A government official tells ABC News that the federal government is expecting and preparing for bond rating agency Standard & Poor’s to downgrade the rating of US debt from its current AAA value.The worst case situation is that this rumour is premature, in which case forget about it (for now). Maybe the Yanks will now try some mafioso-inspired strong-arm tactics reminiscent of those being done in Italy.
Officials reasons given will be the political confusion surrounding the process of raising the debt ceiling, and lack of confidence that the political system will be able to agree to more deficit reduction. A source says Republicans saying that they refuse to accept any tax increases as part of a larger deal will be part of the reason cited.
The official was unsure if the bond rating would be AA+ or AA.
UPDATE: The US Treasury is said to have pointed out a "mathematical error" made by S&P as the culprit for this move to downgrade American sovereign debt. It's a weird story that gets more curious heading into the weekend. If S&P is really of a mind to downgrade Treasuries, let's just say Treasury will have an opportunity to apply a full court press to change S&P's mind if an announcement isn't made before the weekend. From the WSJ:
A mathematical error discovered late Friday by Treasury Department officials has thrown into limbo — at least temporarily — plans by ratings firm Standard & Poor’s to downgrade the top-notch AAA credit rating the U.S. has held for 70 years, people familiar with the matter said. The wild back and forth between the Treasury Department and S&P Friday afternoon illustrated the dramatic stakes at play as the rating firm moved to downgrade U.S. debt for the first time in 70 years.As I said, perhaps not now, but inevitably a downgrade will come in the near future.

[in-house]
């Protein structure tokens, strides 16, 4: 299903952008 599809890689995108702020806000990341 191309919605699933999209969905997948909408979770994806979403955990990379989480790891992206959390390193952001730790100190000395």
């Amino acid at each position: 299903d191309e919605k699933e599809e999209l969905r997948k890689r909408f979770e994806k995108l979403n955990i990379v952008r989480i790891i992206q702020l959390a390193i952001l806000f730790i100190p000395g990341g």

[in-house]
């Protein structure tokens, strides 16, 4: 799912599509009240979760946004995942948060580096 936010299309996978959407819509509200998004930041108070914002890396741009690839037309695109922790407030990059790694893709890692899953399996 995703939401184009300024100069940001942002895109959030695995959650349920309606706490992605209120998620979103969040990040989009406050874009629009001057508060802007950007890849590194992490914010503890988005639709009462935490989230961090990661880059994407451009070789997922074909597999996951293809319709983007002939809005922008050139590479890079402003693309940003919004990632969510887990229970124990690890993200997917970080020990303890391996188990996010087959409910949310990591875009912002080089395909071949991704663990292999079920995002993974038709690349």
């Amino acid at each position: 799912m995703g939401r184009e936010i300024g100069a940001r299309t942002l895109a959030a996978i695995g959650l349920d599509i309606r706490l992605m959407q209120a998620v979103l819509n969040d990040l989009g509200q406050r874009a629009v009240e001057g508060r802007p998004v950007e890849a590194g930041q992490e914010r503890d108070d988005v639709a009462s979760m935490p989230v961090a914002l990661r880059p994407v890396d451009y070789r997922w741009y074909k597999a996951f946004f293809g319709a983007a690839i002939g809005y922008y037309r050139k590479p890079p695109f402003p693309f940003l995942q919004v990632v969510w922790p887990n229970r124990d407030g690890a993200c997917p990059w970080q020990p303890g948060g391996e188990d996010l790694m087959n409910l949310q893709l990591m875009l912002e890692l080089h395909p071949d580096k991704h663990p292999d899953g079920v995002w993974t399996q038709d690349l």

As of early Friday evening, S&P officials still had not decided how to proceed and could move forward with a downgrade despite the issues raised by the White House, people familiar with the matter said. S&P officials notified the Treasury Department early Friday afternoon it was planning to downgrade the U.S. government’s debt from the AAA rating it has held for decades, a government official said, and it presented its report to the White House. S&P has previously warned such a downgrade might come if Washington didn’t move to comprehensively tackle its long-term fiscal woes.
After two hours of analysis, Treasury officials discovered that S&P officials had miscalculated future deficit projections by close to $2 trillion. It immediately notified the company of the mistakes. S&P officials later called administration officials to say they agreed with the administration’s critique, though they did not say whether it would affect their rating. White House officials remained waiting Friday evening to see what the company would do.